Carroll Riley

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Riley, Dr. Carroll L.



Dr. Carroll L. Riley, age ninety-three years and 11 months, died in his home in Las Vegas, New Mexico, on Saturday morning, March 25th, 2017. He was one of the main architects of Southwestern archaeological theory as it is accepted today. His career spanned the fields of anthropology, including ethnology, archaeology history and ethnohistory. Riley studied with such scholars as Donald Brand, Florence Holly Ellis, Paul Reiter, and Frank Hibben. Leslie Spier, a student of Franz Boaz, was Riley's major professor, chairing his doctoral committee.

Riley's professional and publishing career spanned 1950-2008. During his fifty-eight year professional career Riley wrote, contributed to and coedited at least nineteen books and articles, "Fifty-seven works, [and] two hundred and three publications"

(worldcat.org).

After discharge from the U.S. Army, he entered the University of New Mexico (UNM) where he received his Bachelors degree with honors in 1948. In 1950 he was awarded his Masters degree at the University of California, Los Angeles, followed by a PHD at UNM in 1952.

During this period Riley worked summers as a ranger for the National Park Service in Mesa Verde National Park and Hovenweep National Monument. While gathering data for his dissertation he lived among and studied the jungle dwelling Panare people in Venezuela. From 1952-1955 Riley served as a consultant to the United Sates Department of Justice Land Division where he was an expert witness on several Native American cases. His interests were broad and he traveled extensively, looking at archaeological sites in Greece, Italy, Scotland and Ireland and spent several seasons studying the Tepehuan, who live in the rugged mountains of northwestern Mexico.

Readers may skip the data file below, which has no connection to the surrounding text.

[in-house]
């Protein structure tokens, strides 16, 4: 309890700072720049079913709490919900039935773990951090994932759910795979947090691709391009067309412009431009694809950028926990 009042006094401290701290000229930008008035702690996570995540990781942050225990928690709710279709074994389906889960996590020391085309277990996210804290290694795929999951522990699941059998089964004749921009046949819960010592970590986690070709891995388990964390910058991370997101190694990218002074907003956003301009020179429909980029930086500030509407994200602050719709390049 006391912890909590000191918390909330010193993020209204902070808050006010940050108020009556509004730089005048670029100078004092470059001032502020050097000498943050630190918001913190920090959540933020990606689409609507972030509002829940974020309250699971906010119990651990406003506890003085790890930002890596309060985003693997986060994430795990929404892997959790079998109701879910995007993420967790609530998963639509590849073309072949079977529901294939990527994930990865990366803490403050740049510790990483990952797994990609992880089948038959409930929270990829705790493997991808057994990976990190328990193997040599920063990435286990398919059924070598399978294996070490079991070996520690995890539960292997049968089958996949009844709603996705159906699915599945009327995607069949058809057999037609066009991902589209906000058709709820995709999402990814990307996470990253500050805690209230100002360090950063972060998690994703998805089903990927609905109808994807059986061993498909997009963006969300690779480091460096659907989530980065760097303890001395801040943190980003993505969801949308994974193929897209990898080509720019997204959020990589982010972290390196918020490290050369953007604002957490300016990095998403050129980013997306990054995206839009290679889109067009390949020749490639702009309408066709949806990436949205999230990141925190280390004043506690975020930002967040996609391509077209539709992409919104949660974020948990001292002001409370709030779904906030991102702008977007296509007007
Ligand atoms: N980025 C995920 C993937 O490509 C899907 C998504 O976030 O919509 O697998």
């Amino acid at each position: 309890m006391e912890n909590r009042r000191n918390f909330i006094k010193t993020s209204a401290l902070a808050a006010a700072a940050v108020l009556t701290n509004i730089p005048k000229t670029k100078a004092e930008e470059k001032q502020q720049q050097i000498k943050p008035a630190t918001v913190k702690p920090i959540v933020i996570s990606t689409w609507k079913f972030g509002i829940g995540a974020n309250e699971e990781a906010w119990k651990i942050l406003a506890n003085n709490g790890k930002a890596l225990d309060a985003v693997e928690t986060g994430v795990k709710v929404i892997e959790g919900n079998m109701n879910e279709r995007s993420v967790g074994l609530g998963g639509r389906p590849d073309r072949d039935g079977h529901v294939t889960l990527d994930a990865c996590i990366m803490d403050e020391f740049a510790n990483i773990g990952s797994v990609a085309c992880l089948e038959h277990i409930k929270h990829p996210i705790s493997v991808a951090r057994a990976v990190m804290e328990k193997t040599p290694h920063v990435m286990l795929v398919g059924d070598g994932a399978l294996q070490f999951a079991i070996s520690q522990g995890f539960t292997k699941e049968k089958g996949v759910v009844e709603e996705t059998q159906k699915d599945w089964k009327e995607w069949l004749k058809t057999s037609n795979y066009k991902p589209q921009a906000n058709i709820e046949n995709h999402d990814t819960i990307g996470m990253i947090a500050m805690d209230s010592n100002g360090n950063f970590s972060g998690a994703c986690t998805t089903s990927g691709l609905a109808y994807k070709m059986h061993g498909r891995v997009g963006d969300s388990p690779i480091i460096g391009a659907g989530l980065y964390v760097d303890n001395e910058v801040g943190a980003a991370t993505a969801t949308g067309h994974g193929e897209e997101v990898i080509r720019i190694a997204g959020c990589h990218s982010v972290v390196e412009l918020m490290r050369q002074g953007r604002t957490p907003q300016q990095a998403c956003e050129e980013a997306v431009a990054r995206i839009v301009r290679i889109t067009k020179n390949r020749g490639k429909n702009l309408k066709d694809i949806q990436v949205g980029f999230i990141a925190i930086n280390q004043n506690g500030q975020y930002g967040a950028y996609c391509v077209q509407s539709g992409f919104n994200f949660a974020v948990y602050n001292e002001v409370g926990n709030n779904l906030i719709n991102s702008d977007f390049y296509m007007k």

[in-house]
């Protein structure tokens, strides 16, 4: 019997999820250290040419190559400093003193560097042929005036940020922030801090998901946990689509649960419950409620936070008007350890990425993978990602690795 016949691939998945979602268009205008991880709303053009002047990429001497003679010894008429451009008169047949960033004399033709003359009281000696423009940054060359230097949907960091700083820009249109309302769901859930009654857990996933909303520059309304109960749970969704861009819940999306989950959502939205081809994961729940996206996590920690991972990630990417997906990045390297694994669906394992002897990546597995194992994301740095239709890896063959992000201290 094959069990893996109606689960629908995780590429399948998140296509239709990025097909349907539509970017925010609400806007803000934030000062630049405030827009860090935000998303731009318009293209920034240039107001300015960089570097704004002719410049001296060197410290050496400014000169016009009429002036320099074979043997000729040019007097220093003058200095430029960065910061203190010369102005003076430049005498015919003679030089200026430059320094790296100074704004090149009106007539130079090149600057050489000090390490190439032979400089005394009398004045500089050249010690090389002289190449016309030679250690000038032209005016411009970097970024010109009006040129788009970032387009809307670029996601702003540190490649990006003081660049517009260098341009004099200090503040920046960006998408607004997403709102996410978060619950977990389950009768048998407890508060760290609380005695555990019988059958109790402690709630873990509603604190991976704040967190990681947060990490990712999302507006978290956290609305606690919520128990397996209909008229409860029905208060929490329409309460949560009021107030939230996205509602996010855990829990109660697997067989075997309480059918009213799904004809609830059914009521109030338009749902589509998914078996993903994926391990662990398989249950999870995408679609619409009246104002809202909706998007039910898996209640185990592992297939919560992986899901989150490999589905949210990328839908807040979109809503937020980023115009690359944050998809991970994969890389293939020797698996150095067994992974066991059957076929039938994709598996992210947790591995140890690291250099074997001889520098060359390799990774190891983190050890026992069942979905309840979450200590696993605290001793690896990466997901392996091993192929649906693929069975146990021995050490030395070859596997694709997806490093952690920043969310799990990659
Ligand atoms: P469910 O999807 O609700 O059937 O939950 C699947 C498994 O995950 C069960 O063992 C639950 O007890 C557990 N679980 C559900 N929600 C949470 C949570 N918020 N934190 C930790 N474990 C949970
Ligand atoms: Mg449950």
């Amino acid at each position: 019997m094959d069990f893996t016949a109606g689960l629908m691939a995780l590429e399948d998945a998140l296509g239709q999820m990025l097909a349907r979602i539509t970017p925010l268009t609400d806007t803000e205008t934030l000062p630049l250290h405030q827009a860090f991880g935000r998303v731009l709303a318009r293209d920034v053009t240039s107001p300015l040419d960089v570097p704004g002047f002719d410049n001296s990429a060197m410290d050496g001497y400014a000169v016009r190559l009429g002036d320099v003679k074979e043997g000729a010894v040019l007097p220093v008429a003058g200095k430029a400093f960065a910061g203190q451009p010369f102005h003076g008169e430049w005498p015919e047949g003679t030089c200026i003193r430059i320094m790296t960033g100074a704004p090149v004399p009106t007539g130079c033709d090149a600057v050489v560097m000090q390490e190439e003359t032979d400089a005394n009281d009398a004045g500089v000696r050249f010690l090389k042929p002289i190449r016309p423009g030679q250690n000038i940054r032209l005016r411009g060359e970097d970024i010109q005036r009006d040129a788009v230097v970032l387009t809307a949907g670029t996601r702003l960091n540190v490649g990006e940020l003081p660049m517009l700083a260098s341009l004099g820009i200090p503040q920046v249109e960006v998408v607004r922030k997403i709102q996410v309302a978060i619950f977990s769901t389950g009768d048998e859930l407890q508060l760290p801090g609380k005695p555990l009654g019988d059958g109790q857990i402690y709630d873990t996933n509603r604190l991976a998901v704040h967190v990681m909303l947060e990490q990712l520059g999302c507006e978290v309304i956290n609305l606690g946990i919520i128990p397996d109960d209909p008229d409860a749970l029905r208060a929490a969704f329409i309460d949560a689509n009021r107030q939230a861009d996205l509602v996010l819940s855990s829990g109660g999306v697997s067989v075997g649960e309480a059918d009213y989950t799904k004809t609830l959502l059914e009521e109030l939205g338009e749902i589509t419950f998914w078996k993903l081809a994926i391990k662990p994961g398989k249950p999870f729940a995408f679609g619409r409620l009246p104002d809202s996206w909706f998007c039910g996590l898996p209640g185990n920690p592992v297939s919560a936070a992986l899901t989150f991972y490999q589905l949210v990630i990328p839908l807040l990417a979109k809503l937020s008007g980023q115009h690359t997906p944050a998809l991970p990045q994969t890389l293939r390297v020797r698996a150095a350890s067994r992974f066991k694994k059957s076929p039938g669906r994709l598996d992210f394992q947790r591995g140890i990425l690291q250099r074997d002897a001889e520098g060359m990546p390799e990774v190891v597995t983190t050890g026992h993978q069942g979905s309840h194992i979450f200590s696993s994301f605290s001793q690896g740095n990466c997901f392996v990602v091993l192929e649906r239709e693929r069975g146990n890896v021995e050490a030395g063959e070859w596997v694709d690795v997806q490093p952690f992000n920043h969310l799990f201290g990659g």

Riley began his teaching career at the University of Colorado at Boulder and the University of North Carolina at Chapel Hill. In 1955, Riley was about to accept a position in Washington D.C. with the State Department when he was offered a position at Southern Illinois University (SIU) Carbondale, which was the only open anthropology position in the country at that time. The bulk of his professional life was spent at SIU, Carbondale.

Dr. Riley received several major awards including the Historic Preservation Award in 1985 with Charles and Elizabeth Lange for their work on the Southwest Journals of Adolph P. Bandelier, and Distinguished Life Time Achievement Award in 2015 from the New Mexico Department of Cultural Affairs, Preservation Division. He retired from SIU in 1987.

Riley, born April 18th in 1923 on his family's farm in the Missouri Ozarks, rose from the dusty cornfields and one room school houses to attend South West Missouri State University in Cape Girardeau before he served in England with the air division of the US Army during WWII. He attended UNM on the G.I. Bill & married fellow student Brent Robison Locke on March 25, 1948 in Alb, NM.

He was preceded in death by his parents, Minnie Belle and Benjamin Franklin Riley of rural Summersville, MO, brothers Paul and James, sisters Olyn Baker, Edna Crawford and Fern Bailey, and daughter Janet Olyn. He is survived by his wife, Brent, son, Benjamin, two daughters Victoria Evans (Don) and Cynthia (Amanda Ruffin), two granddaughters Rowyn Alarid (Eric), and Jessica Evans (Erik Jonasson), and grandson Nicholas Evans (Lynette Melendrez), great-grandson Liam and great-granddaughters, Ella, Ada and Teagan.

Cremation has taken place & a memorial service will be held at a later date.

Published in Albuquerque Journal on Apr. 11, 2017